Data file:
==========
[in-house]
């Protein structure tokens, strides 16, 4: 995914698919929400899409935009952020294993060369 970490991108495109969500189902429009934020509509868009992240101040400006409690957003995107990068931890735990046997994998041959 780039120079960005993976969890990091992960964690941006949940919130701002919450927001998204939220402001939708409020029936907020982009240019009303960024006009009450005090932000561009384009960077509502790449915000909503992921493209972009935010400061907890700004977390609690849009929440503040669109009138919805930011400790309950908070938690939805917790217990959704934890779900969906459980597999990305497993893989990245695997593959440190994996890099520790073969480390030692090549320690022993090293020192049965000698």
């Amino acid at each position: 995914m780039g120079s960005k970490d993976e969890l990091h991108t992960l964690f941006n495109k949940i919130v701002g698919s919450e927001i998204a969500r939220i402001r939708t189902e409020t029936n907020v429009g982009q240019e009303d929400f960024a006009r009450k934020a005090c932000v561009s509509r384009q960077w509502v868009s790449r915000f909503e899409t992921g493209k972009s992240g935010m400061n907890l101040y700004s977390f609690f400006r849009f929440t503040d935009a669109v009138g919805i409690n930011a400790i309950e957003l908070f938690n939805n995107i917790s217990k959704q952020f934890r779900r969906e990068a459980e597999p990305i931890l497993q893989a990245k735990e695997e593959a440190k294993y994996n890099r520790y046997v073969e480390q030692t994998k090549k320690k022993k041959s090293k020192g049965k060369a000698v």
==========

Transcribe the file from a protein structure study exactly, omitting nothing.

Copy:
[in-house]
């Protein structure tokens, strides 16, 4: 995914698919929400899409935009952020294993060369 970490991108495109969500189902429009934020509509868009992240101040400006409690957003995107990068931890735990046997994998041959 780039120079960005993976969890990091992960964690941006949940919130701002919450927001998204939220402001939708409020029936907020982009240019009303960024006009009450005090932000561009384009960077509502790449915000909503992921493209972009935010400061907890700004977390609690849009929440503040669109009138919805930011400790309950908070938690939805917790217990959704934890779900969906459980597999990305497993893989990245695997593959440190994996890099520790073969480390030692090549320690022993090293020192049965000698």
């Amino acid at each position: 995914m780039g120079s960005k970490d993976e969890l990091h991108t992960l964690f941006n495109k949940i919130v701002g698919s919450e927001i998204a969500r939220i402001r939708t189902e409020t029936n907020v429009g982009q240019e009303d929400f960024a006009r009450k934020a005090c932000v561009s509509r384009q960077w509502v868009s790449r915000f909503e899409t992921g493209k972009s992240g935010m400061n907890l101040y700004s977390f609690f400006r849009f929440t503040d935009a669109v009138g919805i409690n930011a400790i309950e957003l908070f938690n939805n995107i917790s217990k959704q952020f934890r779900r969906e990068a459980e597999p990305i931890l497993q893989a990245k735990e695997e593959a440190k294993y994996n890099r520790y046997v073969e480390q030692t994998k090549k320690k022993k041959s090293k020192g049965k060369a000698v």